Many policyholders don’t use or even understand insurance floaters and riders. Here’s what they do and how they can add an extra layer of protection.

Understanding insurance can be a confusing challenge for many people. Absolute certainty on what’s covered, what isn’t, and how factors like age, marital status, and location affect our premiums isn’t common. In a sector with often dense terminology, floaters and riders are among the easier concepts to explain.

Simply put, riders and floaters are optional contingencies which provide extra coverage for certain items or for individuals under specific circumstances. The two options can be extremely similar in practice—the terms can even be interchangeable in some instances—but there is enough of a significant difference to warrant two separate explanations.

How floater coverage works

You’d be right if the name conjures up some relationship to insurance involving water. The name derives from coverage originally provided for items which were easily transportable, typically over water. Today, the added option of a floater applies to any item which can be moved around easily. This extra coverage is usually applied to things like jewelry or electronics.

Floater items tend to be those with marked mobility—we wear jewelry out in the world and carry our electronic devices everywhere we go, for example. These items are typically of high value and/or on the smaller or more-fragile side, making them easier to damage or lose.

Taking a valuable necklace as a further example, standard homeowners insurance will only cover the item for a certain amount because its vulnerability to loss makes it a greater liability. Homeowners coverage only protects jewelry under one of 16 potential perils, and then usually only up to a maximum of $2,000. In contrast, floater coverage can go much higher and protects against losses of any type.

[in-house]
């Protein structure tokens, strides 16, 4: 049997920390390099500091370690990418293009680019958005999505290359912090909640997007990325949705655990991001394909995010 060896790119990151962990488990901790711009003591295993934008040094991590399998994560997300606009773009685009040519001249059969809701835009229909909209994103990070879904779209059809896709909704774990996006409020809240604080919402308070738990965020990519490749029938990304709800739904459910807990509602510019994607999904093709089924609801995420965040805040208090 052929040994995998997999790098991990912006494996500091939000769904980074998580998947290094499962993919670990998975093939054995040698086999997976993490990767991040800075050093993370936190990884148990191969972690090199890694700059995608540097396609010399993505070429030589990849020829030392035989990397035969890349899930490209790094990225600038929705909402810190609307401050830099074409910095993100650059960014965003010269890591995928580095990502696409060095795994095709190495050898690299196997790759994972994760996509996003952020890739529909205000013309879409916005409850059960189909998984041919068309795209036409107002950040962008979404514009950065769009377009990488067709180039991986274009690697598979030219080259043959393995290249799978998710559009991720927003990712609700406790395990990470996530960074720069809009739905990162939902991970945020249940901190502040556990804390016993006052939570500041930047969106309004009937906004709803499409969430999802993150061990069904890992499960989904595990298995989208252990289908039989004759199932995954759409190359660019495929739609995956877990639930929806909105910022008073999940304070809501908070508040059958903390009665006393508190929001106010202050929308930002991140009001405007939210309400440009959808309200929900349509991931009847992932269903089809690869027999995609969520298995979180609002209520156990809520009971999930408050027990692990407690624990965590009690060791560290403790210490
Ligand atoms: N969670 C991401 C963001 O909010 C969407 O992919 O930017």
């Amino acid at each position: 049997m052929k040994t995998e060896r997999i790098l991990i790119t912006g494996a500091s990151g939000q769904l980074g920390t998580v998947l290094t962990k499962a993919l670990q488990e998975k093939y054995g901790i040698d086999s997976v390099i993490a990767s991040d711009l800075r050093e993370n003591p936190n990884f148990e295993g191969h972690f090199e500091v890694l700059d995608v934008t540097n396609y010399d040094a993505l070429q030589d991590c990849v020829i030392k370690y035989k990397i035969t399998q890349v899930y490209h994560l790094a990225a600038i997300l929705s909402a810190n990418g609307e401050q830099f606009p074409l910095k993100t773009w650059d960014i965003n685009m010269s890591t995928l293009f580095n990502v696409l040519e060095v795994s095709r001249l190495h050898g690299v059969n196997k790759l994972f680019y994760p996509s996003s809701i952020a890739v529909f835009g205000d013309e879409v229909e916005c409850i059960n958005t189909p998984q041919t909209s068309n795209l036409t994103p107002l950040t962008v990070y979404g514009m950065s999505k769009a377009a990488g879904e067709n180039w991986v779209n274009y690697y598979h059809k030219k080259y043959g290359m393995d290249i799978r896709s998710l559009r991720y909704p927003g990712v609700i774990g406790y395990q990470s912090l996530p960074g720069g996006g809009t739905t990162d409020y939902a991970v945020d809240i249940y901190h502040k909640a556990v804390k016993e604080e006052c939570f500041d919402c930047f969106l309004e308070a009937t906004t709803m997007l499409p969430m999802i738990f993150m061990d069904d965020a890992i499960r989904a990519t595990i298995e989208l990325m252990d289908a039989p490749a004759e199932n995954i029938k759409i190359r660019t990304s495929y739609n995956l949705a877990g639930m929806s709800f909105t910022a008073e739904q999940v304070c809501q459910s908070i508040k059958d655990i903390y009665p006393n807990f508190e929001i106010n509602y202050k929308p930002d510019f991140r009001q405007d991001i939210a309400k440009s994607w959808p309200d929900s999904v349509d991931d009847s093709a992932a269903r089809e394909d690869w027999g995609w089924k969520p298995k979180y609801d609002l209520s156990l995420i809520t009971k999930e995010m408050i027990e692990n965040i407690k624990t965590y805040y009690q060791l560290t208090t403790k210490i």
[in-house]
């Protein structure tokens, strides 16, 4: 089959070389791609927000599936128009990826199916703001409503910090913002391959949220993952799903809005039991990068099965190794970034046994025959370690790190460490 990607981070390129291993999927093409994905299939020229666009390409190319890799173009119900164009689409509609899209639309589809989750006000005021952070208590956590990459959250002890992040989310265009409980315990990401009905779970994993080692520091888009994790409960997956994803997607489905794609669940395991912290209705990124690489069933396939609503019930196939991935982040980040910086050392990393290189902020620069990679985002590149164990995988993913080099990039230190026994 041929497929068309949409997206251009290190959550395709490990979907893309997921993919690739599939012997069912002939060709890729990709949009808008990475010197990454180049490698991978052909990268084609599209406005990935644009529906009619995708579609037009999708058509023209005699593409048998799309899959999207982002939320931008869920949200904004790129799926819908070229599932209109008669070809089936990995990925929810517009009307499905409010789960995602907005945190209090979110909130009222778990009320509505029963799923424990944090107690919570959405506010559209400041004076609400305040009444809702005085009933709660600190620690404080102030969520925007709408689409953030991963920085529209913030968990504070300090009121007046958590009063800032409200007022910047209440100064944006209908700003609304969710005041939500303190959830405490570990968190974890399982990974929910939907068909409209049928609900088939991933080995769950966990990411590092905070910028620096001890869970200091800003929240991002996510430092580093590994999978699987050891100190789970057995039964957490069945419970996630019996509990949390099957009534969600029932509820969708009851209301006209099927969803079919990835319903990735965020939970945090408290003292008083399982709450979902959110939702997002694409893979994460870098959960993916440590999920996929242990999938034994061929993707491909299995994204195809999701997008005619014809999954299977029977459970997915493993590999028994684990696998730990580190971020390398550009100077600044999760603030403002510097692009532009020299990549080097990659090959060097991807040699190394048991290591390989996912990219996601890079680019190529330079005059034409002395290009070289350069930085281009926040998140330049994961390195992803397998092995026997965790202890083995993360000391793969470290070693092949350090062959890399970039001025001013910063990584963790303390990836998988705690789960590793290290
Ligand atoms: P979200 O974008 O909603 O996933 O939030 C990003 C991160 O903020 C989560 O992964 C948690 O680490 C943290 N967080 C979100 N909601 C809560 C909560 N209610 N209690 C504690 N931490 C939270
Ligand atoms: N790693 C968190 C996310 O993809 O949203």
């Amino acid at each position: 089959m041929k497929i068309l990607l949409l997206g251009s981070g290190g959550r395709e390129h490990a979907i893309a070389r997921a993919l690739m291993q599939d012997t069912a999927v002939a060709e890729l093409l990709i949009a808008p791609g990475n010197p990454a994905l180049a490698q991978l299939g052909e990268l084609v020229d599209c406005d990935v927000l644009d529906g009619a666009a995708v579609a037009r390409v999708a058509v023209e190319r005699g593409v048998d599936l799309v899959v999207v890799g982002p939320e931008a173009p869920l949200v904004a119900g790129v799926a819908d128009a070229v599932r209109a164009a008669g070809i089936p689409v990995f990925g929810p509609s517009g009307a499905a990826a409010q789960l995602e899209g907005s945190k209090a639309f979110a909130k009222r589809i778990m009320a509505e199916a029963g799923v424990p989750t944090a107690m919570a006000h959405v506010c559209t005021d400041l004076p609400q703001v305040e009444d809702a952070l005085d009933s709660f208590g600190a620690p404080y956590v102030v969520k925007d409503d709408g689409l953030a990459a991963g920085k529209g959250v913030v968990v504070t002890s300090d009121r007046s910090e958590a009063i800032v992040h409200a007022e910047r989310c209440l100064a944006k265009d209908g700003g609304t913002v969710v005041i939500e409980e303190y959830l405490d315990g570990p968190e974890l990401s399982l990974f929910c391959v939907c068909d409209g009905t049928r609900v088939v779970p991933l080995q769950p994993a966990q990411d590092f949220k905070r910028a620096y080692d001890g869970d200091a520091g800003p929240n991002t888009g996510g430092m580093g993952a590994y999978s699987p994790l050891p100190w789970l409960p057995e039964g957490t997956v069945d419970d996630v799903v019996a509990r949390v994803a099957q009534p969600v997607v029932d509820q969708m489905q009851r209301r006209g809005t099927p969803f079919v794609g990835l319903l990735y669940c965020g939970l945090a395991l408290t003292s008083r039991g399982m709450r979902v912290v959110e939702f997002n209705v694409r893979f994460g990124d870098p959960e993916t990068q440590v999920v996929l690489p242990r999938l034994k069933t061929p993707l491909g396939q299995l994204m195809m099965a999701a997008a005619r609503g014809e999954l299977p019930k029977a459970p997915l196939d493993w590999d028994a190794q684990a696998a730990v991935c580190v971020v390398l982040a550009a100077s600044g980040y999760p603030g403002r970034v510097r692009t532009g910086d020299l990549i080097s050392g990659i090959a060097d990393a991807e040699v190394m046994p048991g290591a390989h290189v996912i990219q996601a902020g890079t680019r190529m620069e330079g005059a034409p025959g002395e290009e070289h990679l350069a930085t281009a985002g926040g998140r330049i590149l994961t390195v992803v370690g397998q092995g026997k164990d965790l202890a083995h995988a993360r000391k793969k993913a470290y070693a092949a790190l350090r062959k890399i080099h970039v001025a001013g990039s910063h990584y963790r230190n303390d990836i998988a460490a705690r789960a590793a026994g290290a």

Insuring valuable items for their total worth requires a separate floater for each individual item. Any items with a quantifiable replacement value typically also require certification from an appraiser; a service that helps both verify the item’s worth and set the terms for premiums.

Of course, floaters can also be taken out on items of purely sentimental value to protect them from damage, loss or theft—“irreplaceable” is as insurance-worthy a concept as “priceless.” Cash value is only an issue where expensive items are concerned and when they are, it’s wise to have the floater reviewed occasionally to ensure the current level of coverage value is accurate.

Breaking down rider coverage

The terms “floater” and “rider” may be interchangeable when it comes to insuring the property, but it’s a different story when people are involved. A rider on a life insurance policy, for example, adds to or amends the agreement to benefit either the policy holder or their beneficiaries.

In some instances, they can be added to the coverage at any time and take several forms. Life insurance riders help cover against outcomes like disability; in the event of which, the policy holder will receive a monthly income until they recover or, in worse cases, until they retire.

A more common variation on this is the Waiver of Premium Rider. This waives the cost of paying premiums for as long as the disability or serious illness last or up to the ages of 60 or 65. The powers of the coverage remain unchanged during this period despite no premiums being paid—although some age and health requirements may have to be met before a waiver can be put in place.